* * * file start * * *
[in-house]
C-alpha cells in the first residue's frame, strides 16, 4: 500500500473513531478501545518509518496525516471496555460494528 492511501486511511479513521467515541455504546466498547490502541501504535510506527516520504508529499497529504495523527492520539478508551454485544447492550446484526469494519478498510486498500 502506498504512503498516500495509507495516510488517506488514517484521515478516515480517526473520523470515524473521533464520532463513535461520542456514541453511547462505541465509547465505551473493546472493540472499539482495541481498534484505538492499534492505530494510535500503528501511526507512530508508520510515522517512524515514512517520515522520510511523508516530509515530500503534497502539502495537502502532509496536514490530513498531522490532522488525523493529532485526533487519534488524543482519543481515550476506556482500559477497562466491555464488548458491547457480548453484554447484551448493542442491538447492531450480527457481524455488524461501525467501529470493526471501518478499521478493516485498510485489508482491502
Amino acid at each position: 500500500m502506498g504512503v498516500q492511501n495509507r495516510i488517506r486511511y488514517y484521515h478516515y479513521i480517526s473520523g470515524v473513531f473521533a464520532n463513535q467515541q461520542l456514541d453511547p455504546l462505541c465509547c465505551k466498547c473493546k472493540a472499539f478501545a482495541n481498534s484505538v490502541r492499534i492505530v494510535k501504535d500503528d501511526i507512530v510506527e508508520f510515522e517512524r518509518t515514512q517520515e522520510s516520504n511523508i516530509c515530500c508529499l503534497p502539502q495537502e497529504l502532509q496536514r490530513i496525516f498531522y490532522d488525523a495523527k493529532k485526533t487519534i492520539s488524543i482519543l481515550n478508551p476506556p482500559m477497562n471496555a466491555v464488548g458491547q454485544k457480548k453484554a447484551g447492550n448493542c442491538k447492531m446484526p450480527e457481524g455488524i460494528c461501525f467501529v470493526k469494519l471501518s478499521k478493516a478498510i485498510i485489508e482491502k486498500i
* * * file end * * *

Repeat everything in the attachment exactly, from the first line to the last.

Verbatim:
[in-house]
C-alpha cells in the first residue's frame, strides 16, 4: 500500500473513531478501545518509518496525516471496555460494528 492511501486511511479513521467515541455504546466498547490502541501504535510506527516520504508529499497529504495523527492520539478508551454485544447492550446484526469494519478498510486498500 502506498504512503498516500495509507495516510488517506488514517484521515478516515480517526473520523470515524473521533464520532463513535461520542456514541453511547462505541465509547465505551473493546472493540472499539482495541481498534484505538492499534492505530494510535500503528501511526507512530508508520510515522517512524515514512517520515522520510511523508516530509515530500503534497502539502495537502502532509496536514490530513498531522490532522488525523493529532485526533487519534488524543482519543481515550476506556482500559477497562466491555464488548458491547457480548453484554447484551448493542442491538447492531450480527457481524455488524461501525467501529470493526471501518478499521478493516485498510485489508482491502
Amino acid at each position: 500500500m502506498g504512503v498516500q492511501n495509507r495516510i488517506r486511511y488514517y484521515h478516515y479513521i480517526s473520523g470515524v473513531f473521533a464520532n463513535q467515541q461520542l456514541d453511547p455504546l462505541c465509547c465505551k466498547c473493546k472493540a472499539f478501545a482495541n481498534s484505538v490502541r492499534i492505530v494510535k501504535d500503528d501511526i507512530v510506527e508508520f510515522e517512524r518509518t515514512q517520515e522520510s516520504n511523508i516530509c515530500c508529499l503534497p502539502q495537502e497529504l502532509q496536514r490530513i496525516f498531522y490532522d488525523a495523527k493529532k485526533t487519534i492520539s488524543i482519543l481515550n478508551p476506556p482500559m477497562n471496555a466491555v464488548g458491547q454485544k457480548k453484554a447484551g447492550n448493542c442491538k447492531m446484526p450480527e457481524g455488524i460494528c461501525f467501529v470493526k469494519l471501518s478499521k478493516a478498510i485498510i485489508e482491502k486498500i